How is the best way to save money
- An IRA, 529 plan and life insurance have different advantages and disadvantages Consider the tax implications, including gift tax Consider what the college savings can be used for
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Money Watch, a personal finance column that runs every Saturday, features a financial planner from the National Association of Personal Financial Advisors answering reader questions about saving, protecting and growing your money.
Q: I would like to start putting some money away for my young grandson's college education. Should I invest in a 529 plan, IRA or buy a life insurance policy for him? It would not be a large amount at first but the value would grow in time.
A: These three options for college savings have advantages and disadvantages that may or may not be relevant to you, your grandson, and your family.
An IRA, a life insurance policy and a 529 all provide the advantage of tax-deferred or tax-free growth. Growth in the IRA occurs tax-deferred — that is, all dividends, interest and capital gains are not taxed until withdrawal. If the IRA is a traditional IRA, you may also receive a tax deduction for the contribution. If this is the case for you, you will not pay tax on the contribution until it is withdrawn. (You should check with your accountant on the deductibility of IRA contributions.)
Growth in the life insurance policy is tax-deferred. If withdrawals are taken in the form of loans against the cash value, then those are also not taxed. Growth in 529 plans is tax-free, if used for qualified education expenses.
The tax advantages of each account type come with conditions, however. With an IRA, any distributions before age 59 1/2 incur a 10% penalty, which may be waived for education expenses by filing Form 5329 in the same year you take the distribution. With a life insurance policy, if distributions are not taken as loans, then any growth will be taxed at ordinary income rates. With a 529 plan, withdrawals for non-education expenses can be subject to both income tax and penalties.
Gift taxes are a second tax factor for some grandparents. The annual gift tax exclusion amount is currently $14,000.If your contributions to a 529 plan for a grandchild, when combined with all other gifts to that child during the year, exceed the $14,000 annual exclusion, you must file a gift tax return.
Contributions to IRAs and life insurance premiums are not considered gifts, however, any distributions from them to your grandson would be. Direct payments to the school are currently exempt from gift taxes.
Distributions from 529 plans are not considered gifts if used for qualified education expenses, however, contributions are. Grandma and Grandpa can each contribute up to the annual exclusion for a total possible contribution of $28,000 in 2013. 529 plans also allowing bunching of five years of
gifts into one year. For example, if Grandma and Grandpa gave no other gifts to Grandson in 2013, they could each contribute $14,000 to his 529 plan ($28,000) and then bunch their annual gifts for 2014-2018 for a total contribution of ($28,000 x 5 =) $140,000. Ask your accountant how to report the bunching of gifts to 529s.
Besides taxes, another consideration is financial aid. If you think your grandson might qualify for need-based financial aid, life insurance policies and IRAs owned by you are not counted in the formula. But a portion of 529 accounts is counted.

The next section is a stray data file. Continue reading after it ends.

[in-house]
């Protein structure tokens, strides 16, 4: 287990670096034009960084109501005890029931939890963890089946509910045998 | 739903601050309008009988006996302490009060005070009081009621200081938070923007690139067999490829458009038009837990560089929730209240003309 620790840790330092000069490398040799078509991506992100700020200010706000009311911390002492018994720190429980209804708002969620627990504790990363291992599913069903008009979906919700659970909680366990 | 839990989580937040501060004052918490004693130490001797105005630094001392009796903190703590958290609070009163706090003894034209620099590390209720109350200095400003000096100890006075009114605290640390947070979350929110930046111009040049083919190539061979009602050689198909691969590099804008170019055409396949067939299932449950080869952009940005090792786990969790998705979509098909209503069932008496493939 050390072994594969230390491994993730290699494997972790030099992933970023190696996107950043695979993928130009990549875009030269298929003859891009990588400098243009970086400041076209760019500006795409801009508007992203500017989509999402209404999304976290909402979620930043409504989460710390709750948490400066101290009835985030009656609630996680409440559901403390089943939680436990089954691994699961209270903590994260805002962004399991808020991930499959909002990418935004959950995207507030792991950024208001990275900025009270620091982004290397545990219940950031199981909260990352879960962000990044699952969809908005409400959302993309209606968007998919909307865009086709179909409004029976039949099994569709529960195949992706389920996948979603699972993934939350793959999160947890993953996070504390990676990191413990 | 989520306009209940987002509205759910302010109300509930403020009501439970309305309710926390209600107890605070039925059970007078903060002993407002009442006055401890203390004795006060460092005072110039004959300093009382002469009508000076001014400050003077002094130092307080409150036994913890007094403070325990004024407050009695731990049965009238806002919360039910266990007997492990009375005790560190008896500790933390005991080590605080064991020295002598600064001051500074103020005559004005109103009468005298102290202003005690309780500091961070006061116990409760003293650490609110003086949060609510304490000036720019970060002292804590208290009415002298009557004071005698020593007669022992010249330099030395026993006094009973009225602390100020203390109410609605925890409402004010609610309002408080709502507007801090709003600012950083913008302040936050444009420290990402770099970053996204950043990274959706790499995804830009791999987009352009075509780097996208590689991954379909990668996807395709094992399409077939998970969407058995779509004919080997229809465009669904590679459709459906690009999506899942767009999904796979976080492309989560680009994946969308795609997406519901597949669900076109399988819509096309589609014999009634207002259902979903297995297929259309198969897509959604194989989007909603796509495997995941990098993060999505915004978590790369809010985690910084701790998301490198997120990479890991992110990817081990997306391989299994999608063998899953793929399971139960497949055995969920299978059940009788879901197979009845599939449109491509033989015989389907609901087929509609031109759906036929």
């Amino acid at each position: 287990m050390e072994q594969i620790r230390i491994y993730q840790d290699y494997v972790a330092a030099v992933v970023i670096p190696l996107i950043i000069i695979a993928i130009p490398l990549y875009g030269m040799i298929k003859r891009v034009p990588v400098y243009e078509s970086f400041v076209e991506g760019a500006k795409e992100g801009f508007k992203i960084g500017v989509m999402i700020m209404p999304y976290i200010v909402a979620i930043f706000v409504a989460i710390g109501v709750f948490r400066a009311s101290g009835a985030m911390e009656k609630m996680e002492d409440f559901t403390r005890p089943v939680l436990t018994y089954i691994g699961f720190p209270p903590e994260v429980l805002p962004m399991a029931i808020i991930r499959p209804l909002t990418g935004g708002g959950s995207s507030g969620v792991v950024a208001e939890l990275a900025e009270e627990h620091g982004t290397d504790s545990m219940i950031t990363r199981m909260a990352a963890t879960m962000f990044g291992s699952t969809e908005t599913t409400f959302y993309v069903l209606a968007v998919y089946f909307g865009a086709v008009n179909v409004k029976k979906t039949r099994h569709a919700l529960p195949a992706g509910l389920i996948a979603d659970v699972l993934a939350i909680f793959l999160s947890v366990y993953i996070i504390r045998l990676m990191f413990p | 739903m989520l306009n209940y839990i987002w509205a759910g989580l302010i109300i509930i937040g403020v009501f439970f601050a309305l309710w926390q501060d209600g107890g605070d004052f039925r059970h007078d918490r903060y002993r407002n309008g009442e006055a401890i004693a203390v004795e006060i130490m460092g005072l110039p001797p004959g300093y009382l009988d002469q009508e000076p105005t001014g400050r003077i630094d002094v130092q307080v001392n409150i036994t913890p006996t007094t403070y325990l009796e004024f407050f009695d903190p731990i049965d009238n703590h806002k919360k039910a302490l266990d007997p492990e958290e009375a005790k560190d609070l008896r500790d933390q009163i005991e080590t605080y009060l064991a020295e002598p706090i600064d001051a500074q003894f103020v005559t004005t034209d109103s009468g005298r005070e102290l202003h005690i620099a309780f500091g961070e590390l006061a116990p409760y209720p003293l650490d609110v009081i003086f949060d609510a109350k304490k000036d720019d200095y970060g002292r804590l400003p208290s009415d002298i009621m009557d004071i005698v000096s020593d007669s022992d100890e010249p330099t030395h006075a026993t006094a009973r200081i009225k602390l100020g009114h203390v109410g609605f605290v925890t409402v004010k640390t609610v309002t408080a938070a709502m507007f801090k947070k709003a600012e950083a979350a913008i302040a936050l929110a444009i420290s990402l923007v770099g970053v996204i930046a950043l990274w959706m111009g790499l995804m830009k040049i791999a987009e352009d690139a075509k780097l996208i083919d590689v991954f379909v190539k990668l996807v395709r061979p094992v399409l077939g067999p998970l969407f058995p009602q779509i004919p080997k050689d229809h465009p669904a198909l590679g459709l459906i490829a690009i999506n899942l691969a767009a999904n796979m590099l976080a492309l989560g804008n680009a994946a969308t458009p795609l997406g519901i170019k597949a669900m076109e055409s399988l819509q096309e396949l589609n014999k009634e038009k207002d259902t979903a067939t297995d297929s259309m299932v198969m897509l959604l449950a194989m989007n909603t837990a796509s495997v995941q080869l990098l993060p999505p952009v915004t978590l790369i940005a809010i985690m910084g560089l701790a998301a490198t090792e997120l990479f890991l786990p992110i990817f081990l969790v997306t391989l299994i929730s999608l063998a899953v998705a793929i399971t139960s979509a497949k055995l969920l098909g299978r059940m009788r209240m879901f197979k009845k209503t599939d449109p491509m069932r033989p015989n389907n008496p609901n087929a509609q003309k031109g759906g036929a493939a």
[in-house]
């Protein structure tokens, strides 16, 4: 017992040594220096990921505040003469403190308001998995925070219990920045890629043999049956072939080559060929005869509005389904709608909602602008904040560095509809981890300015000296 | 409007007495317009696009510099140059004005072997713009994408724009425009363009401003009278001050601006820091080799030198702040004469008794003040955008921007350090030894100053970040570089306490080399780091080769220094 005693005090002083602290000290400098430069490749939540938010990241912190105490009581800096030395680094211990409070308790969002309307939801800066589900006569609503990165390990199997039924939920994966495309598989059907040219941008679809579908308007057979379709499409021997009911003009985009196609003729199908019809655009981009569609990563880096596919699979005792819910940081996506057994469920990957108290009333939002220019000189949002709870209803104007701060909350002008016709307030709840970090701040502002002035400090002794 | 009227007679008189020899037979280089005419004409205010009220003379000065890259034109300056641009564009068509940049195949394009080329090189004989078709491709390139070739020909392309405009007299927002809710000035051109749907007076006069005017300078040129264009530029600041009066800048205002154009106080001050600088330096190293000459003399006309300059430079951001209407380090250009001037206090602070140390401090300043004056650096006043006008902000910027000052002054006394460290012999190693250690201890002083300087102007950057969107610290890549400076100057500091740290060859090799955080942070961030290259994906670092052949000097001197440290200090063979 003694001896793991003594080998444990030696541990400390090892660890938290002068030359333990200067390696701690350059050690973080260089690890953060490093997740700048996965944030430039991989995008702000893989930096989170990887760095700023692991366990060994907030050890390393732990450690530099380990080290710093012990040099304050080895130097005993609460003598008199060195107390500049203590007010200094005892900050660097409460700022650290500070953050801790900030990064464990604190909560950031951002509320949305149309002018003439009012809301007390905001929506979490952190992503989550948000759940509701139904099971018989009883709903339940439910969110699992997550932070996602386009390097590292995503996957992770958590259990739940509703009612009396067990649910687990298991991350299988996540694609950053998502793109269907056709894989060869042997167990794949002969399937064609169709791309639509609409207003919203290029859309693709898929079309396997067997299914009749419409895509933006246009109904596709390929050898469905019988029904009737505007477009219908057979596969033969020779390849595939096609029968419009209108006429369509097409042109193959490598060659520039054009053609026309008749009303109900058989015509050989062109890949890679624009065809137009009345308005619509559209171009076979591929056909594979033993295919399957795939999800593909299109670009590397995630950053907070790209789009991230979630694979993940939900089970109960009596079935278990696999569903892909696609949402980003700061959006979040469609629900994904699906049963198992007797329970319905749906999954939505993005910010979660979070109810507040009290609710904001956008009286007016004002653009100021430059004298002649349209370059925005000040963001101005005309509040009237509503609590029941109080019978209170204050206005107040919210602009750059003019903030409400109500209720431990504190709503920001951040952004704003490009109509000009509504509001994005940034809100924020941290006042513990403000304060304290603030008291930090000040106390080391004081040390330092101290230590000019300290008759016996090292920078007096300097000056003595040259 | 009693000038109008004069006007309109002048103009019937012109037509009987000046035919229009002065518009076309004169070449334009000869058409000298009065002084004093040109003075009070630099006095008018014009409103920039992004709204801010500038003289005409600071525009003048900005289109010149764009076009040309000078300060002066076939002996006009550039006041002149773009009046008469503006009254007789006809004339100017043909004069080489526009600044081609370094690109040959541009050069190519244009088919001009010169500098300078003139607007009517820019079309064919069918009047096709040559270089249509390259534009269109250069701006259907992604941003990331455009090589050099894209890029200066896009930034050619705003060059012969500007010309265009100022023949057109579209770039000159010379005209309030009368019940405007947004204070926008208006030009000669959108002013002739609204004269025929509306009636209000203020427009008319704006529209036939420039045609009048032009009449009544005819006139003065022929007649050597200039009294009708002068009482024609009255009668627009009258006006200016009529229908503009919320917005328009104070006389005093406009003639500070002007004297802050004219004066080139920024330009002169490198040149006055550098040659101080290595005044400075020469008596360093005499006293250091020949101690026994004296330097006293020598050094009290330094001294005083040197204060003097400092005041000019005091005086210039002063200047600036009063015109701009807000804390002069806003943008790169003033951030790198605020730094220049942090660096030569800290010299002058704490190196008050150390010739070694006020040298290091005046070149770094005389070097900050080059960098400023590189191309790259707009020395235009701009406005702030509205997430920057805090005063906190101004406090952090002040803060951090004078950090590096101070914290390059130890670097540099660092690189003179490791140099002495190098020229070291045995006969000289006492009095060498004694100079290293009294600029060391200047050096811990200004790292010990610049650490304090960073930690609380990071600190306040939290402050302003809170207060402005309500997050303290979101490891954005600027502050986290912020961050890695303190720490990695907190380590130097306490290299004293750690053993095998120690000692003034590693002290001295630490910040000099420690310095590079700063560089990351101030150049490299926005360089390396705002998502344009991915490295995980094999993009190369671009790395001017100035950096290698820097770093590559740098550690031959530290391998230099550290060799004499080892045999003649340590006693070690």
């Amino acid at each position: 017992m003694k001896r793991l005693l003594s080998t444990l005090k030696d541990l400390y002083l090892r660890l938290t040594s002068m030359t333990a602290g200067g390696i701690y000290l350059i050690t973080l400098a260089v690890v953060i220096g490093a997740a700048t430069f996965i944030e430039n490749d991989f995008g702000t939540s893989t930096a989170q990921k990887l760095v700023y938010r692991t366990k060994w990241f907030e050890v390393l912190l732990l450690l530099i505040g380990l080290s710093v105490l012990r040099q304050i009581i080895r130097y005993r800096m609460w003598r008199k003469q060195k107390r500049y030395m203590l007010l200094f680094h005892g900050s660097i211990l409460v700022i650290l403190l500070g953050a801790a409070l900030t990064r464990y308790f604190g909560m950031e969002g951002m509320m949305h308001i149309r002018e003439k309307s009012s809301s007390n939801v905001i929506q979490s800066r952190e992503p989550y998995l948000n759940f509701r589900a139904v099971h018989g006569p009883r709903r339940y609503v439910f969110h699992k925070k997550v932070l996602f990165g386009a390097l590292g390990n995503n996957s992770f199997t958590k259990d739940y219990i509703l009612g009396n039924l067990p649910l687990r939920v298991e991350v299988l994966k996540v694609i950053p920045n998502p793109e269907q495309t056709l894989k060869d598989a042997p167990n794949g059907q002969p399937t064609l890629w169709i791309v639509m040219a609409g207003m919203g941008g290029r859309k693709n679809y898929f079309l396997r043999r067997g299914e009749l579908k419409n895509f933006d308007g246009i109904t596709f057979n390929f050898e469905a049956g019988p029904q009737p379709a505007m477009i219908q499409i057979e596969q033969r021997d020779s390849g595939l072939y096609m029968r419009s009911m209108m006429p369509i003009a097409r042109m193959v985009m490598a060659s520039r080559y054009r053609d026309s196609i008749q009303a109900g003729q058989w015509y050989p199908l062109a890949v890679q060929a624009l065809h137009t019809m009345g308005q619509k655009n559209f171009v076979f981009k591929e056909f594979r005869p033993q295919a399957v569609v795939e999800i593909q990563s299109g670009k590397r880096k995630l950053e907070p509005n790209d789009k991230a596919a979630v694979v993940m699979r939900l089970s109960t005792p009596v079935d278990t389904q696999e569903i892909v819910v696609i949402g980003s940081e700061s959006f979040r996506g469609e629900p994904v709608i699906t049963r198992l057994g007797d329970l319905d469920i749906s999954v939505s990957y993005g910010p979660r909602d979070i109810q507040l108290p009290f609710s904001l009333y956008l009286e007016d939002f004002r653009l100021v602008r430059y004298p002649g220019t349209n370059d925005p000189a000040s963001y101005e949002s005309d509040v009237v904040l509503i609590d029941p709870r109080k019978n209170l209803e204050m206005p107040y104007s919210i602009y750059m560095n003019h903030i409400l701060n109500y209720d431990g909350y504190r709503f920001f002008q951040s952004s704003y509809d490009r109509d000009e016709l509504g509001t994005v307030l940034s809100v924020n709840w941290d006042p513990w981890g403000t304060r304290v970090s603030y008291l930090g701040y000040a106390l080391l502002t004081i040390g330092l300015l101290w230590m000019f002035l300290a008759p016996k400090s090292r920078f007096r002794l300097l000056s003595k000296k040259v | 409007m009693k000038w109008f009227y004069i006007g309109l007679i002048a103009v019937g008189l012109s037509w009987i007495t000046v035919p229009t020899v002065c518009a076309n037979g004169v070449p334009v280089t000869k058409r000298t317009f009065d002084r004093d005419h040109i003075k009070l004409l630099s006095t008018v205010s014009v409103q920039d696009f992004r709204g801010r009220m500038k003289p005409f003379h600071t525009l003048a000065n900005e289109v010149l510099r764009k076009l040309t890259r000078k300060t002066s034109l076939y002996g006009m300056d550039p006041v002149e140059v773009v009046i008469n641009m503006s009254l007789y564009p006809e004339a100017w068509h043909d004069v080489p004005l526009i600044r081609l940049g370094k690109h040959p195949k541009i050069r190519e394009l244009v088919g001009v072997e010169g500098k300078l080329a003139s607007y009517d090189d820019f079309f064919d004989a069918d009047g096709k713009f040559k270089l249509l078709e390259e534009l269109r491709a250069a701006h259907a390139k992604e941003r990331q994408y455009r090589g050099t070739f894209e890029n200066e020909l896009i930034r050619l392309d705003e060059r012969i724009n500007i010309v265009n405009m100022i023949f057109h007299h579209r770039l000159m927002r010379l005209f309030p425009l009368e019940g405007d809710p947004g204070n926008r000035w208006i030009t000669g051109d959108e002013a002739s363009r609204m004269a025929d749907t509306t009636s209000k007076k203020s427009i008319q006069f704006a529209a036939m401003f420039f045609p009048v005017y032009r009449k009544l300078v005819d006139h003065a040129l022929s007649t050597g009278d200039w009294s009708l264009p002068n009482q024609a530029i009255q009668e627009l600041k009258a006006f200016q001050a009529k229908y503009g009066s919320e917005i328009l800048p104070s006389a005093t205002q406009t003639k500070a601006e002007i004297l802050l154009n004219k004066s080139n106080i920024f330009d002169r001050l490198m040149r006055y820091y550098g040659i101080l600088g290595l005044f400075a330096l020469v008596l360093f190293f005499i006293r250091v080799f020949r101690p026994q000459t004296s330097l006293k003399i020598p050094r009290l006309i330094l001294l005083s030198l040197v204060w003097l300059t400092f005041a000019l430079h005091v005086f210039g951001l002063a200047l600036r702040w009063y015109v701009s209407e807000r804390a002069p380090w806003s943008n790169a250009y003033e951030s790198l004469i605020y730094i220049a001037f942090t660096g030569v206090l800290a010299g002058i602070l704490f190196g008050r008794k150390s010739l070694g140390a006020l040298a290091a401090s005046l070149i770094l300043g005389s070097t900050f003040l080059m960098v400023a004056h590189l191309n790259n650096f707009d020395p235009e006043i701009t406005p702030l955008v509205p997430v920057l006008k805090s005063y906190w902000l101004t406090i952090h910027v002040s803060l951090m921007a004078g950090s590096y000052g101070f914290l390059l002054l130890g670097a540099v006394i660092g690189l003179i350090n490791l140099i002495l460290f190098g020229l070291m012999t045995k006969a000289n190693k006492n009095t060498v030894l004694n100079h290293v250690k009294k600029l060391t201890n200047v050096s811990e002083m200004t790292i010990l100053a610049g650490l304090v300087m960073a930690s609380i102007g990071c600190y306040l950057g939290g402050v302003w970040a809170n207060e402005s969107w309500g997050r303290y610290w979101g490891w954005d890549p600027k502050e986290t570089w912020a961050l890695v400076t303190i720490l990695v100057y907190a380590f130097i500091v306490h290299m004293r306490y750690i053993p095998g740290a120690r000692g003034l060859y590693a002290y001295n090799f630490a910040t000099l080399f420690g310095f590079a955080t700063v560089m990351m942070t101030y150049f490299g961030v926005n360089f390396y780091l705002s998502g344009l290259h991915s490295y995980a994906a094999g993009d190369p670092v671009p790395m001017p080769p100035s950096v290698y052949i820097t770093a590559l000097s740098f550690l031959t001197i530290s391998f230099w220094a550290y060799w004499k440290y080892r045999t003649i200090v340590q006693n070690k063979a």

Costs and fees are yet another factor to consider. Even small percentage costs can add up over 18 years. Life insurance policies tend to have sales charges, annual administrative fees, mortality fees and investment management fees totaling from 2% to 12%, depending upon the company and the policy. Ask your agent to show you a sample contract, pointing out all of the fees and charges.
It is possible to structure an IRA or a 529 account with funds that have no sales charges, no annual administrative fees, and very low investment management expenses (between 0.1% and 1%), but you should ask a representative to disclose all costs to you, as well.
Flexibility is important, too. For information about qualified education expenses for 529 and IRA accounts, see IRS Publication 970. or ask your accountant or a fee-only financial adviser. The list includes not only tuition, room and board, but also school-required computers, software, Internet service, supplies and activity fees.
If your grandson receives a scholarship, 529 funds can be returned to you without penalty, or, the 529 can be used for a sibling, parent or even your grandson's children. 529 plans are administered by each state, so there are at least 50 different programs to consider. It is not necessary for your grandson to attend a school in that state in order to participate in its 529 program. A Florida grandmother could open a Nevada 529 plan for her Ohio grandson.
Loans from a life insurance policy's cash value may be used for any kind of expenses. It is important not to begin taking loans before the policy has an opportunity to build up cash value, or the cash value may diminish too quickly. It is also more difficult to grow the value in a policy where the premiums start out lower and grow over time. Find out how the insurance company decides what interest rate to charge against your cash value for any loans before entering into a life insurance contract.
Your grandson is fortunate you are thinking of him at a young age. With a long time frame, you have many options. Consulting an accountant or fee-only financial adviser would be one way to sort through any other factors unique to your situation.
Holly P. Thomas, Tampa
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Category: Personal Finance